The charities and not-for-profit sector is part of Australia’s DNA with the oldest charities in Australia dating back more than 200 years. Throughout history the way in which Australians have engaged and donated to charities has changed. In the last few years, the charity and not-for-profit sector has experienced significant shifts in donor expectations, digital disruption and deinstitutionalisation.

Donors are looking for a personalised experience

The days of set and forget generosity are on the decline with donors of all ages expecting a more personalised experience. Where once the personalised experience was provided for major donors, it has now become a mass donor expectation. This is in line with a broader societal shift towards customisation; where personalisation is not a suggestion but an expectation.

Donors are expecting a more personalised giving experience

The creation of meaningful touchpoints

In addition to a personalised experience, givers are looking to build relationships with the organisations they partner with. In many areas of society there is a swing away from the institution and a growing desire to connect to a cause and to people.
Givers are looking for meaningful connection and involvement. The challenge is that this can mean something different to everyone. Givers are not always expecting to be practically involved, but even just understanding the impact of their specific donation can create a sense of connection.

Digital disruption

The rise of the digital has opened the door for new charities and not-for-profits to enter the scene, creating an increasingly competitive landscape for charities. New charities and not-for-profits can enter the market and excel quickly because of their creative, digital and agile approach. This can create challenges for legacy not-for-profits and charities who may be slow to change and have relied heavily on their reputation in the past.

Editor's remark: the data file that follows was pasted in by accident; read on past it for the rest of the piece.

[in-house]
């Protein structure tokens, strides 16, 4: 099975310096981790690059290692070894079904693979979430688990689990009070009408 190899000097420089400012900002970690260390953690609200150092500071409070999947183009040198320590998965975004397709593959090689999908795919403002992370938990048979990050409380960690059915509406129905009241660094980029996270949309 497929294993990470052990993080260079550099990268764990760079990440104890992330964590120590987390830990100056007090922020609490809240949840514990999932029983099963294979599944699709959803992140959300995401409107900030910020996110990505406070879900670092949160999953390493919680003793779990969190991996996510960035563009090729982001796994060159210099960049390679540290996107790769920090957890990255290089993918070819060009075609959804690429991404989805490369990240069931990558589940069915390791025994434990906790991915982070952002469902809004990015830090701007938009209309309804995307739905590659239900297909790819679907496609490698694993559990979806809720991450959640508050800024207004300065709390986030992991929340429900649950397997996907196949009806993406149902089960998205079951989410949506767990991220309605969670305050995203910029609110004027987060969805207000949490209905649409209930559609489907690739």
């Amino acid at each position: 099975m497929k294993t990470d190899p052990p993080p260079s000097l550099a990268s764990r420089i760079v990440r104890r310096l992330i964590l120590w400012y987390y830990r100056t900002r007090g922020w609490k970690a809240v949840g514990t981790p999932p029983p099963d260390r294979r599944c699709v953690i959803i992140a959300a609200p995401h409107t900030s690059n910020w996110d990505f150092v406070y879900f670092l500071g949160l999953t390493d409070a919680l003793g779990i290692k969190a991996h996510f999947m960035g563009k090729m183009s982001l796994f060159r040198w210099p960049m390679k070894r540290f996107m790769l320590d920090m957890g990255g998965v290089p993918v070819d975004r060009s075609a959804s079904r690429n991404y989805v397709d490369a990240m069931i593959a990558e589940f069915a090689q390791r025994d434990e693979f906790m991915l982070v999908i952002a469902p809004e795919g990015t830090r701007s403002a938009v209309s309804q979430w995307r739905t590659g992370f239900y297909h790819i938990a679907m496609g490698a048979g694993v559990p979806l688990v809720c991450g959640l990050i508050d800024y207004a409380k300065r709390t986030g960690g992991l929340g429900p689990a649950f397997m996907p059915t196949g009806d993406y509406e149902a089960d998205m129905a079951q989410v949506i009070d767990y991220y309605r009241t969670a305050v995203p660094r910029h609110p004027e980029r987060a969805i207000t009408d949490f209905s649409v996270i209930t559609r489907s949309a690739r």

New charities can enter and thrive quickly due to technology

“We’ve seen an increasing level of choice for donors with the amount of new charities that are competing with larger, well-known and trusted charities. They are able to compete relatively quickly because of their digital and creative acumen. In the last ten years you could rely a lot more on your name and trust in the market whereas digital has really brought in a fragmentation of choices.”
Richenda Vermeulen Founder & CEO, ntegrity

Growing scepticism of charities

Over time Australians have started to question the efficiency and effectiveness of charities. They are more cautious about which organisations they support, with the digital age allowing potential givers to research the organisation thoroughly before deciding to engage with them. Givers are looking for organisations that can clearly show the difference their contribution is making.

The rise of lifestyle giving through social enterprises

The rhetoric of Australian society is increasingly focused on making consumer decisions that have a positive impact. People are looking for ways to fulfill a need while still doing social good.

The benefit of social enterprises is that Australians receive something tangible and usable for their support that they generally would have purchased anyway. The impact this will have on Australians’ generosity towards charities and not-for-profits, however, is yet to be fully realised.

People are looking to fulfill a need while doing good

“Society as a whole I think is more open to doing good. Making sure that from their purchases, to the decisions they make they have a positive impact on the world, people and the environment”.
Daniel Flynn Co-founder Managing Director, Thankyou


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